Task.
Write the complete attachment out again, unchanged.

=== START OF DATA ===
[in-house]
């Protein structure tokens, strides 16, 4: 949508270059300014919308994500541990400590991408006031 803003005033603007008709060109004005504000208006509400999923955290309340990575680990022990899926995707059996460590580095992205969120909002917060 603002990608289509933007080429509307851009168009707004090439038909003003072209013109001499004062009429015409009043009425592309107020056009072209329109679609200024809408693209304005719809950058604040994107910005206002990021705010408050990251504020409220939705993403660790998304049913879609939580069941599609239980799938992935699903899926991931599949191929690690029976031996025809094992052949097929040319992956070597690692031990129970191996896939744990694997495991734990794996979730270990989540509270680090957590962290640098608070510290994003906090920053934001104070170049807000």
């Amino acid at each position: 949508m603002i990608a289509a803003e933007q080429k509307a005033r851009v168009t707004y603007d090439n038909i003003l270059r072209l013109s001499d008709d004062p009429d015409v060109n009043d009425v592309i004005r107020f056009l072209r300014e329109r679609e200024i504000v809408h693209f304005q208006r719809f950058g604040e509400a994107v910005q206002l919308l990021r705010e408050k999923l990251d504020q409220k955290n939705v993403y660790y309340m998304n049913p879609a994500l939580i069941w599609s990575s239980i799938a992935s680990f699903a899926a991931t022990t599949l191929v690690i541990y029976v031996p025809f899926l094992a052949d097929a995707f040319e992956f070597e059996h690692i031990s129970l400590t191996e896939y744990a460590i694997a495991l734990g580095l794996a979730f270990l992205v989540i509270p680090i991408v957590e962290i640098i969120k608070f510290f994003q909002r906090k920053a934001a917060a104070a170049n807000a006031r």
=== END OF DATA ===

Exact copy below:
[in-house]
């Protein structure tokens, strides 16, 4: 949508270059300014919308994500541990400590991408006031 803003005033603007008709060109004005504000208006509400999923955290309340990575680990022990899926995707059996460590580095992205969120909002917060 603002990608289509933007080429509307851009168009707004090439038909003003072209013109001499004062009429015409009043009425592309107020056009072209329109679609200024809408693209304005719809950058604040994107910005206002990021705010408050990251504020409220939705993403660790998304049913879609939580069941599609239980799938992935699903899926991931599949191929690690029976031996025809094992052949097929040319992956070597690692031990129970191996896939744990694997495991734990794996979730270990989540509270680090957590962290640098608070510290994003906090920053934001104070170049807000």
């Amino acid at each position: 949508m603002i990608a289509a803003e933007q080429k509307a005033r851009v168009t707004y603007d090439n038909i003003l270059r072209l013109s001499d008709d004062p009429d015409v060109n009043d009425v592309i004005r107020f056009l072209r300014e329109r679609e200024i504000v809408h693209f304005q208006r719809f950058g604040e509400a994107v910005q206002l919308l990021r705010e408050k999923l990251d504020q409220k955290n939705v993403y660790y309340m998304n049913p879609a994500l939580i069941w599609s990575s239980i799938a992935s680990f699903a899926a991931t022990t599949l191929v690690i541990y029976v031996p025809f899926l094992a052949d097929a995707f040319e992956f070597e059996h690692i031990s129970l400590t191996e896939y744990a460590i694997a495991l734990g580095l794996a979730f270990l992205v989540i509270p680090i991408v957590e962290i640098i969120k608070f510290f994003q909002r906090k920053a934001a917060a104070a170049n807000a006031r």